Auto review: Azera shows Hyundai’s all grown up

Hyundai redesigned the Azera full-size sedan for 2012.
Hyundai redesigned the Azera full-size sedan for 2012. Hyundai/MCT

If you need to know how far Hyundai has come as an auto manufacturer, consider the 2012 Hyundai Azera, the new rendition of Hyundai's full-size front-drive sedan.

You may not even know that Hyundai produces the Azera, which is known as the Grandeur in South Korea.

The previous Azera had trouble making a name for itself due to its bland, anonymous styling. Its predecessor, the XG350, was the last word in baroque Korean styling. And that's being kind.

Unlike the XG350, the 2012 Azera will have you turning your head for the right reasons. The car's exterior wears the company's signature "Fluidic Sculpture" design language, albeit mixed with a dash of Hyundai Equus, which prevents the Azera's design from becoming as ludicrous as the unlamented XG350. A bit of restraint lends the Azera a pleasantly aggressive look without going over the top.

Considering the cars Hyundai views as competitors - the Nissan Maxima, Ford Taurus, Buick LaCrosse V-6 and Lexus ES350 - the Azera's design will come across as the most dynamic.

And while it's easy to imagine a Nissan, Ford or Buick buyer cross-shopping this car, it's wishful thinking to believe that a Lexus buyer would. A Toyota Avalon buyer is more likely. (As are Chrysler 300, Chevrolet Impala and Dodge Charger customers.)

These days, full-size cars are far from the dominant American automotive species they once were. Part of the reason: price. Usually, their market is eaten from below by cheaper midsize cars and from above by pricier entry-level luxury cars. But Hyundai knows this, and played a smart hand with the Azera.

A midsize Sonata sedan, four inches shorter, with an identically sized trunk and offering six fewer cubic feet of passenger space, is cheaper by more than $10,000. Meanwhile, the luxurious Hyundai Genesis costs a mere $2,200 more, before options.

But the Sonata lacks a V-6 model, while the Genesis is rear-wheel drive.

By contrast, the Azera boasts a compact front-wheel drive which, in addition to being a boon in bad weather, allows for an expansive interior. There's room for you, your brood and all of your stuff. At the same time, the Azera boasts healthy performance and features commonly found on luxury cars.

Of course, the luxury is optional.

The test car had a Technology Package that includes the Infinity sound system, 19-inch alloy wheels and tires, a huge panoramic sunroof, high-intensity Xenon headlights, power rear sunshade, manual side window sunshades, power adjustable tilt and telescopic steering column, memory seats, driver's seat cushion extension, ventilated front seats, rear parking sensors and interior ambient lighting.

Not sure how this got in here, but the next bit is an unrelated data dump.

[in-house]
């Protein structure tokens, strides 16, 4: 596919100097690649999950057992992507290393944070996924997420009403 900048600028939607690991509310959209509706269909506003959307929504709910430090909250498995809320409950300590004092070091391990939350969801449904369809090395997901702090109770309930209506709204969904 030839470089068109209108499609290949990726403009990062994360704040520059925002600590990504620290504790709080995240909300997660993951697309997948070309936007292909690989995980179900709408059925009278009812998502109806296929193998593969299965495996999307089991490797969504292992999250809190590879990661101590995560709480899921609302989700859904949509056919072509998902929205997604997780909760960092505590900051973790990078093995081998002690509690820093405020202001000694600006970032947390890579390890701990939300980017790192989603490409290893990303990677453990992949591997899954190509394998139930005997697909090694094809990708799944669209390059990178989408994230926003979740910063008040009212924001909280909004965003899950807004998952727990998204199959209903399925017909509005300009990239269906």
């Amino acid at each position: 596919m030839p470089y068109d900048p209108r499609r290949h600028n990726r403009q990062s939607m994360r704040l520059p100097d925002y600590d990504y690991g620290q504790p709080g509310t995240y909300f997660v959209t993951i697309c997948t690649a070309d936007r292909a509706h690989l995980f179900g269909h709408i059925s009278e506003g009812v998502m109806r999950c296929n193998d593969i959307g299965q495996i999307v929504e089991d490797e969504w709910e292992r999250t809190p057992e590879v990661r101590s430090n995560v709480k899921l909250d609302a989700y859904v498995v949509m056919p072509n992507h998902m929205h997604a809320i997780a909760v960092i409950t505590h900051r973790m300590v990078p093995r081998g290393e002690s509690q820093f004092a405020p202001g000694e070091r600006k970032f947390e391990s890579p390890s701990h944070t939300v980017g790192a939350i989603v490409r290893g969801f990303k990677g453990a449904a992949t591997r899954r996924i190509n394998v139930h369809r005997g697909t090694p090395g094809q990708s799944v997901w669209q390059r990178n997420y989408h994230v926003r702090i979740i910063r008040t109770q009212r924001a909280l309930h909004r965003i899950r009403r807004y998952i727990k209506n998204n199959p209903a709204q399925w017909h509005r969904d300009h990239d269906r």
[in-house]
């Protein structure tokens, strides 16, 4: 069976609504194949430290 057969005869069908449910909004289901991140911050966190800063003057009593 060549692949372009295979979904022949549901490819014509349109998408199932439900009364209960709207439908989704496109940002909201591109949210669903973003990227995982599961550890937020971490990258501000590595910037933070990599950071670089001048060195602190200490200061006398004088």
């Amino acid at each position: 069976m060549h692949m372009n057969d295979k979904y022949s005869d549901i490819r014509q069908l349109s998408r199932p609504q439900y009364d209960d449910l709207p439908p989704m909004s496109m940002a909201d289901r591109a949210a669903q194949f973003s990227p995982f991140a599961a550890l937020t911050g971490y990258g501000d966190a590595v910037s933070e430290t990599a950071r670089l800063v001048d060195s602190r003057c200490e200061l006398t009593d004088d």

In other words, this package transforms the Azera from ordinary to extraordinary.

But there's no choice of options under the hood. The Azera has one drivetrain: a 293-horsepower 3.3-liter V-6 and six-speed automatic transmission. It produces silky-smooth power, enough to move the Azera to 60 mph in a little over six seconds. Yet mileage is better than some V-6-powered midsize cars, with an EPA rating of 20 mpg city, 29 highway. A mix of one-third city and two-thirds highway driving returned a respectable 27.3 mpg.

Standard safety gear includes nine airbags, stability control, traction control, anti-lock brakes with brake assist, and electronic brake-force distribution.

The ride is nicely composed; this is not the wallowing Korean car of yesteryear. There is a trace of softness in the suspension that takes the edge off the worst road surfaces. That soft feel can be felt while cornering, but there's adequate grip. And it responds eagerly to quick maneuvers.

That said, like other Hyundais - especially the Hyundai Genesis - the Azera's steering imparts little in the way of road feel and seems oddly weighted at times.

The large front seats are soft, yet supportive. Seat heaters are standard at all four corners, and ventilated front seats are optional. Leather trim is standard.

The cabin is blessedly quiet.

The standard navigation system is easy to use, unlike many systems. Its screen also hosts the standard rearview camera.

There's a large center console and additional console storage behind a large hinged door. And get this: The glove box is cooled.

The 550-watt, seven-speaker Infinity sound system with eight-inch sub-woofer is better than the one in my home.

Yes, the Azera checks all of the boxes a full-size car buyer could want. It's generous in size, performance, features and style.

And it can run with the big boys. That speaks volumes about how far Hyundai has come.

Larry Printz is automotive editor at The Virginian-Pilot in Norfolk, Va. He can be reached at larry.printz@pilotonline.com.

Hide Comments

READER COMMENTS

Loading comments...
Hide Comments